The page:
We see next that there are three things brought out by the presence of Jesus born as a child on the earth. First, glory to God in the highest. The love of God, His wisdom, His power, not in creating a universe out of nothing, but in rising above the evil, and turning the effect of all the enemy's power into an occasion of showing that this power was only impotence and folly in presence of that which may be called "the weakness of God," the fulfilment of His eternal counsels, the perfection of His ways where evil had come in, the manifestation of Himself amidst the evil in such a manner as to glorify Himself before the angels; in a word, God had so manifested Himself by the birth of Jesus that the hosts of heaven, long familiar with His power, could raise their chorus, "Glory to God in the highest"; and every voice unites in sounding forth those praises. What love like this! and God is love. What a purely divine thought, that God has become man!! What supremacy of good over evil! What wisdom in drawing nigh to the heart of man and the heart of man back to Him! What fitness in addressing man! What maintenance of the holiness of God! What nearness to the heart of man, what participation in His wants, what experience of His condition! But beyond all, God above the evil in grace, and in that grace visiting this defiled world to make Himself known as He had never yet been known.

The second effect of the presence of Him who manifested God on the earth is that peace should be there. Rejected, His name should be an occasion of strife; but the heavenly choir are occupied with the fact of His presence, and with the result, when fully produced, of the consequences, wrapped up in the person of Him who was there (looked at in their proper fruits), and they celebrate these consequences. Manifested evil should disappear, His holy rule should banish all enmity and violence. Jesus, mighty in love, should reign, and impart the character in which He had come to the whole scene that should surround Him in the world He came into, that it might be according to His heart who took delight therein. (Prov. 8:31.) (See, as regards a smaller scale, Psalm 85:10-11.)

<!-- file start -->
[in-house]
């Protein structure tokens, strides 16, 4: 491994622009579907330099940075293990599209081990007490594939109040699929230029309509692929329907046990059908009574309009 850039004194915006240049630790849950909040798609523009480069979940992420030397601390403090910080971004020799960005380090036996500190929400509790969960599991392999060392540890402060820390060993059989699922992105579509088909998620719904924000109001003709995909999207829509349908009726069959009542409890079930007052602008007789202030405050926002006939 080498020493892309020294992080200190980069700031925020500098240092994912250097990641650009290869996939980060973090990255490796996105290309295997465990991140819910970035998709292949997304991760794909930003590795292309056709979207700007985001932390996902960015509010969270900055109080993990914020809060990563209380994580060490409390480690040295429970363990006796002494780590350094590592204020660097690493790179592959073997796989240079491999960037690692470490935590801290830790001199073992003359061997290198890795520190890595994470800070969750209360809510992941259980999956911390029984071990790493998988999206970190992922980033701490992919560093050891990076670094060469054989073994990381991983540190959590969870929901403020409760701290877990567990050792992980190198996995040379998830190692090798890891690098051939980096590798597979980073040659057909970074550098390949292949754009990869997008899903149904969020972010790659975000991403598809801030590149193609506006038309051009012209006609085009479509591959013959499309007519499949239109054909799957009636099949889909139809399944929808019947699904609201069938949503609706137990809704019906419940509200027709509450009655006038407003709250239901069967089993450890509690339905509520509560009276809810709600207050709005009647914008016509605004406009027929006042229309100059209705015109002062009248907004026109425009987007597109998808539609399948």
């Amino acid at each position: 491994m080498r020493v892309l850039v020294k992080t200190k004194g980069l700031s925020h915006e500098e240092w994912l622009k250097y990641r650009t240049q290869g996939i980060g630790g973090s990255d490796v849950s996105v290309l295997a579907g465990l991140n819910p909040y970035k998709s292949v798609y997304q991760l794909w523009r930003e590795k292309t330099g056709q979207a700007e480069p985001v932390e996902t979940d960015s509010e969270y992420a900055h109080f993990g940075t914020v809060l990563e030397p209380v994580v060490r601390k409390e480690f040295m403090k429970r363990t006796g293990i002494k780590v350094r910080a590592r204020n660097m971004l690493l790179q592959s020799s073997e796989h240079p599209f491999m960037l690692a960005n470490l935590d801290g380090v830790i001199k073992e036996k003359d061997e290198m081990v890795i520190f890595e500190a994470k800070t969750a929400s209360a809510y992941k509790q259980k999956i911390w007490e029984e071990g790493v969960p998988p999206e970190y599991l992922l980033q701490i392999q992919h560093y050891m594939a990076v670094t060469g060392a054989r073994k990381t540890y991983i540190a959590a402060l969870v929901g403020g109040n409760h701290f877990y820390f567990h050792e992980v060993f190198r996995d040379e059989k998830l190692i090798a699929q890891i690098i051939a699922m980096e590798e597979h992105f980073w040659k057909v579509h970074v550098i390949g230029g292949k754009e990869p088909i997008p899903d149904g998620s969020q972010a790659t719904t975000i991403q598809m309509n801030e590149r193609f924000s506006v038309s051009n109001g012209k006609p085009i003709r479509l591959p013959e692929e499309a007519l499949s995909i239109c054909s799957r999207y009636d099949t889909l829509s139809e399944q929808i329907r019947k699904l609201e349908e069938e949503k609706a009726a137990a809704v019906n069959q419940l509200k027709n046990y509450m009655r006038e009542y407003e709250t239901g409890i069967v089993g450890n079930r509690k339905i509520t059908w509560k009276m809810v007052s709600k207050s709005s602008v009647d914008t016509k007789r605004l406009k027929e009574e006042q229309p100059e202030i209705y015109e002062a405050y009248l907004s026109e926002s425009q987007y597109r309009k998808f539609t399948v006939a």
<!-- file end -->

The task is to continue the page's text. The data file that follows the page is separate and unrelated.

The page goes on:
The means of this redemption, the destruction of Satan's power, the reconciliation of man by faith, and of all things in heaven and earth with God, are not here pointed out. Everything depended on the person and presence of Him who is born. All was wrapped up in Him. The state of blessing was born in the birth of that Child.

Presented to the responsibility of man, man is unable to profit by it, and all fails. His position thereby becomes only so much the worse. But, grace and blessing being attached to the person of Him just born, all their consequences necessarily flow forth. After all, it was the intervention of God accomplishing the counsel of His love, the settled purpose of His good pleasure. And Jesus once there, the consequences could not fail; whatever interruption there might be to their fulfilment, Jesus was their surety. He was come into the world. He contained in His person, He was the expression of, all these consequences. The presence of the Son of God in the midst of sinners said to all spiritual intelligence, "Peace on the earth."

The third thing was the good pleasure - the affection of God in men. Nothing more simple, since Jesus was a man. He had not taken hold of angels. It was a glorious testimony that the affection, the good pleasure, of God was centred in this poor race, now afar from Him, but in which He was pleased to accomplish all His glorious counsels. So John 1, "the life was the light of men."

In a word, it was the power of God present in grace in the person of the Son of God taking part in the nature, and interesting Himself in the lot, of a being who had departed from Him, and making him the sphere of the accomplishment of all His counsels, and of the manifestation of His grace and His nature to all His creatures. What a position for man! for it is indeed in man that all this is accomplished. The whole universe was to learn in man, and in what God therein was for man, that which God was in Himself, and the fruits of all His glorious counsels, as well as its complete rest in His presence, according to His nature of love. All this was implied in the birth of that Child of whom the world took no notice. Natural and marvellous subject of praise to the holy inhabitants of heaven, unto whom God had made it known! It was glory to God in the highest. J. N. Darby.